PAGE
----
Pros & Cons of Baby Pacifiers

Wondering if you should plunk in that pacifier as soon as you hear your baby whimper? Well, you are not alone; this is a common question among moms. Over the years parents have been dependent on pacifiers to calm crying babies. However, the use of baby pacifiers has some advantages and disadvantages. Here are the pros and cons of using baby pacifiers.

Pros & Cons of Baby Pacifiers

Advantages of Pacifier use

Prevent sudden infant death syndrome (SIDS)

According to a New Zealand Cot Death Study, baby pacifiers prevent SIDS but if your baby is using the pacifier while sleeping, the risk of SIDS is reduced significantly; by a half or more.

Suck reflex satisfaction

Toddlers have the constant natural need to suckle and by use of a bottle and breast, this need can be satisfied. However, this need to suck may even linger in times when the baby has just fed, and the belly is full. During such times, a pacifier will come in handy, all you need to do is make certain that the pacifier does not replace feeding time.

Helps baby to control their feelings

Pacifiers help the baby to learn how to self-soothe; it enables the baby to control the feelings they may have that cause them to be restless and insecure. This comfort element brought by pacifiers creates a win-win situation for both the baby and the parents; If the baby is calm, then the parents are just as calm.

Pain Reduction

During painful procedures for example when the child must be injected, a pacifier, gets their mind off the ongoing of the procedure, thus ensuring that the baby stays calmer throughout the process than a non-user.

Pacifiers ensure that you stay in control

This is a great thing in moments when nothing else other than the pacifier can generate calm for your little one. Unlike the finger sucking that puts your baby in control, the use of pacifiers is in your control; you get to determine when to use it and when not to. In fact, you get to decide when it’s time for your baby to stop using the pacifier. Don’t worry if you are feeling like you are being a “bad” mom by choosing when to allow, or not allow, your baby to use their pacifier. This is a fear many mother’s can actually experience as a new mom.

The Downside of using pacifiers

Breastfeeding troubles

Nursing should be a natural process. However, in some cases, you must be patient as it may take you and your baby a while to get that nipple know-how. To ensure that you are in a good breastfeeding pattern, avoid using a pacifier during the first few weeks and feed your baby directly from the breasts. This way, your baby will not prefer the pacifier to your breast causing you to experience breastfeeding troubles. In fact, doctors recommend that moms offer pacifiers to children when they are 3 to 4 weeks old.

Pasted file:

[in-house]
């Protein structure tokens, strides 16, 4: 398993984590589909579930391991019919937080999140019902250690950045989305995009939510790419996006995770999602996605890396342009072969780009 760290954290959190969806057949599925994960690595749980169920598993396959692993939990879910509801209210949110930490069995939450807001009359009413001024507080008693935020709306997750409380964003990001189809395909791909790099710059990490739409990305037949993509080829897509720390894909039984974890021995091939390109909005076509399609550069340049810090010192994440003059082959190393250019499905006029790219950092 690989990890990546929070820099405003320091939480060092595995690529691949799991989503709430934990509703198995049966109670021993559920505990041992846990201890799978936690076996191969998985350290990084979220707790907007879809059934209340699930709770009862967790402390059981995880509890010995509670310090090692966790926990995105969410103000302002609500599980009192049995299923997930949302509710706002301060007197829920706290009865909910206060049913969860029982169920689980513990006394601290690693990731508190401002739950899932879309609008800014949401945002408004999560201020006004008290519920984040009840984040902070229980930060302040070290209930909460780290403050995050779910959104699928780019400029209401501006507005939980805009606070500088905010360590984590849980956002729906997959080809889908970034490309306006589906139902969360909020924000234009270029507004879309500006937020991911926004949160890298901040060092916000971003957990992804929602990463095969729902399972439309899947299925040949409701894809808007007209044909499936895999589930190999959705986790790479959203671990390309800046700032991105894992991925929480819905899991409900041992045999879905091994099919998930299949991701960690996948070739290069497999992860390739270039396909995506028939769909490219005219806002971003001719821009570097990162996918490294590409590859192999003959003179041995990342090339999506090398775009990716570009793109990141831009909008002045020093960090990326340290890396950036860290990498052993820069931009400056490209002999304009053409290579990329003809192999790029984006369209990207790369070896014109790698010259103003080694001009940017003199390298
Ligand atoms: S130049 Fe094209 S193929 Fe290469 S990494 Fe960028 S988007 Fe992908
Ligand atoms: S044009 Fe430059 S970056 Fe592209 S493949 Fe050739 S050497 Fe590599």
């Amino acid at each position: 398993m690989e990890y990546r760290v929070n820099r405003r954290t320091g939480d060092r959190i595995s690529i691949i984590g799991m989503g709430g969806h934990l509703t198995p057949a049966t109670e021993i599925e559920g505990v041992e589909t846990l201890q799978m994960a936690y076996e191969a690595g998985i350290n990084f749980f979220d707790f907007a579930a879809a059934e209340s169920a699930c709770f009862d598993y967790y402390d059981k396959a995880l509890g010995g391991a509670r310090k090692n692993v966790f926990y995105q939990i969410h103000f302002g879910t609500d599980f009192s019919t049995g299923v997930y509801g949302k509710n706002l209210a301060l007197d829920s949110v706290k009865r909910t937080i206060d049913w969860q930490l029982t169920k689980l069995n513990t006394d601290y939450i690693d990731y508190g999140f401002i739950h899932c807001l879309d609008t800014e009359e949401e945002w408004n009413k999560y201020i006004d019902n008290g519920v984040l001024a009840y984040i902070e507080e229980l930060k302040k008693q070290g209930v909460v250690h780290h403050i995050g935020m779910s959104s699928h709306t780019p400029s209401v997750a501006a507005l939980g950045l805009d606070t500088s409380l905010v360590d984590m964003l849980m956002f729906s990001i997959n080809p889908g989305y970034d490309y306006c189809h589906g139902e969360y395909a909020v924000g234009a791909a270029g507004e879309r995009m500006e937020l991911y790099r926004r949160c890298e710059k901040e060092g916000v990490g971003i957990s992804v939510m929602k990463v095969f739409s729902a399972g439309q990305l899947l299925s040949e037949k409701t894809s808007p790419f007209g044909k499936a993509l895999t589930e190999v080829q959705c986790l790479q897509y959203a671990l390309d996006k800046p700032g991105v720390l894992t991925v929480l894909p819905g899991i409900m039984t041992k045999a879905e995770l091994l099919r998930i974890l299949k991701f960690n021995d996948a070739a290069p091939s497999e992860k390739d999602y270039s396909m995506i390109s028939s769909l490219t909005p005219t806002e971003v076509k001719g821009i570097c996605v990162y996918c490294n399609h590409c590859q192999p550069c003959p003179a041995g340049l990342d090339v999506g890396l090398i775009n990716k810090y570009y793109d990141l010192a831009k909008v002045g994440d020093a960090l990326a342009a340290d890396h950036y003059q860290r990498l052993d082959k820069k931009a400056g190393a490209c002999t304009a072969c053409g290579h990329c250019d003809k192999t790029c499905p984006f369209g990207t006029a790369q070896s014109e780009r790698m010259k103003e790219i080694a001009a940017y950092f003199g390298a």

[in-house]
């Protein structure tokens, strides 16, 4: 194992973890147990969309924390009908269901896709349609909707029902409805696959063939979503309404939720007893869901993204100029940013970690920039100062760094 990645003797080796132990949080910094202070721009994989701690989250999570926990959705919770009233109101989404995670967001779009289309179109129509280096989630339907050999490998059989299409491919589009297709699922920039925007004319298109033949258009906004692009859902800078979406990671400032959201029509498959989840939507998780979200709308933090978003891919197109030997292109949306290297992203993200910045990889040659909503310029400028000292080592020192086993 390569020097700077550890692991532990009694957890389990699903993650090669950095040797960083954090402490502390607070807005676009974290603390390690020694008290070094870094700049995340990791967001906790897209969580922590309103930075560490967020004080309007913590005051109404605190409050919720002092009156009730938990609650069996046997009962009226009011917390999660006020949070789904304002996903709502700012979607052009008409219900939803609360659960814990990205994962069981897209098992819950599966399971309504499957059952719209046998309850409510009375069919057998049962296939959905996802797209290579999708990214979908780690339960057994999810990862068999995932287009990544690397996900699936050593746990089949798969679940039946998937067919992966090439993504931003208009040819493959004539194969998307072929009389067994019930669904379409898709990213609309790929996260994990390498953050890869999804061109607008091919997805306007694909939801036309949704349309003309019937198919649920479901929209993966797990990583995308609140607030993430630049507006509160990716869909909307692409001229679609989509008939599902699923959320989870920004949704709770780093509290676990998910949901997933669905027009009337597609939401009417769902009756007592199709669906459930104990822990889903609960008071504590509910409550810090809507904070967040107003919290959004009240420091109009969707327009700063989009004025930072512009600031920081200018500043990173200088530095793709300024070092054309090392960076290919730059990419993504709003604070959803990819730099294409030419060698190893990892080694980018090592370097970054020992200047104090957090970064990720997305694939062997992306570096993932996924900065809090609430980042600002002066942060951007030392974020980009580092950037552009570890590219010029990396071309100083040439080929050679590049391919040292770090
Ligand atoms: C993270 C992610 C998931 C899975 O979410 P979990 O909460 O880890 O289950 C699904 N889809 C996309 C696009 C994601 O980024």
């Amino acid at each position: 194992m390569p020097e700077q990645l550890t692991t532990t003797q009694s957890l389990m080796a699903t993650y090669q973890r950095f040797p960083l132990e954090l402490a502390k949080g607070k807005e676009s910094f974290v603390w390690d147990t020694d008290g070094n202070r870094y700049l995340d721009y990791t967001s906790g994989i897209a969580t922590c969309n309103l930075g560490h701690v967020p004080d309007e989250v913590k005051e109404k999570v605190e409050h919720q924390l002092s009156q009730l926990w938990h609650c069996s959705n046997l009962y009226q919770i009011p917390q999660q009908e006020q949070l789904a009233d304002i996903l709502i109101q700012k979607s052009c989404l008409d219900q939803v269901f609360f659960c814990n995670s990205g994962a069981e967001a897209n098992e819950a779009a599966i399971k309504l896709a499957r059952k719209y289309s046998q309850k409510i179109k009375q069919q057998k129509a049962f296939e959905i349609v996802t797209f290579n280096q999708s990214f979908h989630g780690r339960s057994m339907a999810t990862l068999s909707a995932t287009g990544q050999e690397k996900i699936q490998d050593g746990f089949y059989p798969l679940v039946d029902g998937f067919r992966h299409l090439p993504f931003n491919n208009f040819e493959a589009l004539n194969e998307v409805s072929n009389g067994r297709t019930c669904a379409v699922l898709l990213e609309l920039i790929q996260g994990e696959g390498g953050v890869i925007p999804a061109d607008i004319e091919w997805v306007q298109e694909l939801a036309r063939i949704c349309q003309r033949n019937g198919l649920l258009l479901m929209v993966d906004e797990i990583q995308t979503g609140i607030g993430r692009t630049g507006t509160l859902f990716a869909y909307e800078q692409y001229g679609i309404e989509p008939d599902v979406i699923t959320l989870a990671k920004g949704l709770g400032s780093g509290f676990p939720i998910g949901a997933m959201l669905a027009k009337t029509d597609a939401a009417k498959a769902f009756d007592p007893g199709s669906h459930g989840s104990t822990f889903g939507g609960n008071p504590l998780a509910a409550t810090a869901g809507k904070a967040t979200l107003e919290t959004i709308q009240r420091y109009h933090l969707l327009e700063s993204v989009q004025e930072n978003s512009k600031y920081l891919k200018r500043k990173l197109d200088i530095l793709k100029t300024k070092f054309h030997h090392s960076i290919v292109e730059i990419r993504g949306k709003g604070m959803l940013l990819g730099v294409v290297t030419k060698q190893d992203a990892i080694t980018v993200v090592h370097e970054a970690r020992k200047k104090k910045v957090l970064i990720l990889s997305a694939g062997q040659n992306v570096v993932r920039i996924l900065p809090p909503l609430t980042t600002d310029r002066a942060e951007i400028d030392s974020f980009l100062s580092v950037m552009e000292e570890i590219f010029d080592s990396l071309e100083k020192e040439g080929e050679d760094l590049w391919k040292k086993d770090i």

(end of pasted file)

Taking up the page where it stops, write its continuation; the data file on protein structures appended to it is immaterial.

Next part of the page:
Ear Infections

Experts have associated use of baby pacifiers with increased ear infections more so otitis media. However, experts found that a proper intervention for such infections was to limit the use of pacifiers to bedtime.

Dentition problems

Dental malocclusions such as crossbites in the posterior region of the teeth have been found to be common in babies that use pacifiers that those that don’t. However, infants that do not use pacifiers, are more likely to suck on their fingers- which is a habit that is quite hard to stop.

Overlooking Serious Problems

It is undeniable that pacifiers can work magic for a mom particularly during those days that your child is super-cranky. However, the use of the pacifier could be considered as one of the bad habits that most modern moms have adopted. Every time a mom notices the baby is about to cry, they plunk in the pacifier as soon as they can; This may cause you to overlook an underlying problem, for example, your child could be crying because their tummy hurts.

Safety measures for the use of Pacifiers

  • When you place your baby in the crib, insert the pacifier at that time but never reinsert it once they fall asleep
  • Look out for the length of the string, cord or ribbon of the pacifier; it should not be longer than 6 inches. Also, you should never attach it to the baby’s neck or wrist as they could easily get strangled by the cord.
  • Avoid using pacifiers that have attached parts, for example, the homemade pacifiers that normally have a moustache that is glued on. These features will look adorable on your little one but if they are not built in, there is a great risk of the falling off and chocking the baby.
  • Clean the pacifier thoroughly with warm water and soap daily.
  • Do not dip the pacifier in sugary substances such as sugar or honey as they will destroy your baby’s gums and pearly white.
  • Never offer the pacifier to your baby when they are hungry; pacifiers should never be a replacement for mealtime. Instead, feed the baby first then offer him or her the pacifier.

References

Horne, R. S., Hauck, F. R., Moon, R. Y., L’hoir, M. P., & Blair, P. S. (2014). Physiology and Epidemiology Working Groups of the International Society for the Study and Prevention of Perinatal and Infant Death. Dummy (pacifier) use and sudden infant death syndrome: potential advantages and disadvantages. J Paediatr Child Health, 50(3), 170-4.

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